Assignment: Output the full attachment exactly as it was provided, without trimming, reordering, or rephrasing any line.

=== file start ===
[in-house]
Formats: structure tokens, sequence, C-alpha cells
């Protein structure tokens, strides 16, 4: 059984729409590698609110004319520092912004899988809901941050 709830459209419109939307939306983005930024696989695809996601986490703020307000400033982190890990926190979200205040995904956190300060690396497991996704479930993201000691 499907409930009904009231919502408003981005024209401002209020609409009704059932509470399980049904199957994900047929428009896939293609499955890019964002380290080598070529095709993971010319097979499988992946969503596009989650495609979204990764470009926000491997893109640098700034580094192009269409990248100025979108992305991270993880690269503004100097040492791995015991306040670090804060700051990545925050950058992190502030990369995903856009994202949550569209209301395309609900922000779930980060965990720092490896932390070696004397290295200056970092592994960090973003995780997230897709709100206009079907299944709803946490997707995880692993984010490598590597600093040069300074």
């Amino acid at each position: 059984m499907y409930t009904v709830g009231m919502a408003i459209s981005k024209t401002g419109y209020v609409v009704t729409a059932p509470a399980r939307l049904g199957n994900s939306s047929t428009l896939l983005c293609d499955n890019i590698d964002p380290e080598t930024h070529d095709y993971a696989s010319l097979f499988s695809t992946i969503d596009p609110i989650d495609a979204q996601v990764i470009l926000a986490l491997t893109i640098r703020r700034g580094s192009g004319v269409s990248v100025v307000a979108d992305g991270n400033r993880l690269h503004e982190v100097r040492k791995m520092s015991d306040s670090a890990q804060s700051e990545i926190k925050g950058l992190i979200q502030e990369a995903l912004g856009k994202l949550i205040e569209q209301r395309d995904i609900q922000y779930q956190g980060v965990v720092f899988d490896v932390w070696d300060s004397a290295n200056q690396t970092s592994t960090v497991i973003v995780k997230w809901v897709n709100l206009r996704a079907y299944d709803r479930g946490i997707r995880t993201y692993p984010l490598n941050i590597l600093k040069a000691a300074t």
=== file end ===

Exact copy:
[in-house]
Formats: structure tokens, sequence, C-alpha cells
């Protein structure tokens, strides 16, 4: 059984729409590698609110004319520092912004899988809901941050 709830459209419109939307939306983005930024696989695809996601986490703020307000400033982190890990926190979200205040995904956190300060690396497991996704479930993201000691 499907409930009904009231919502408003981005024209401002209020609409009704059932509470399980049904199957994900047929428009896939293609499955890019964002380290080598070529095709993971010319097979499988992946969503596009989650495609979204990764470009926000491997893109640098700034580094192009269409990248100025979108992305991270993880690269503004100097040492791995015991306040670090804060700051990545925050950058992190502030990369995903856009994202949550569209209301395309609900922000779930980060965990720092490896932390070696004397290295200056970092592994960090973003995780997230897709709100206009079907299944709803946490997707995880692993984010490598590597600093040069300074």
């Amino acid at each position: 059984m499907y409930t009904v709830g009231m919502a408003i459209s981005k024209t401002g419109y209020v609409v009704t729409a059932p509470a399980r939307l049904g199957n994900s939306s047929t428009l896939l983005c293609d499955n890019i590698d964002p380290e080598t930024h070529d095709y993971a696989s010319l097979f499988s695809t992946i969503d596009p609110i989650d495609a979204q996601v990764i470009l926000a986490l491997t893109i640098r703020r700034g580094s192009g004319v269409s990248v100025v307000a979108d992305g991270n400033r993880l690269h503004e982190v100097r040492k791995m520092s015991d306040s670090a890990q804060s700051e990545i926190k925050g950058l992190i979200q502030e990369a995903l912004g856009k994202l949550i205040e569209q209301r395309d995904i609900q922000y779930q956190g980060v965990v720092f899988d490896v932390w070696d300060s004397a290295n200056q690396t970092s592994t960090v497991i973003v995780k997230w809901v897709n709100l206009r996704a079907y299944d709803r479930g946490i997707r995880t993201y692993p984010l490598n941050i590597l600093k040069a000691a300074t």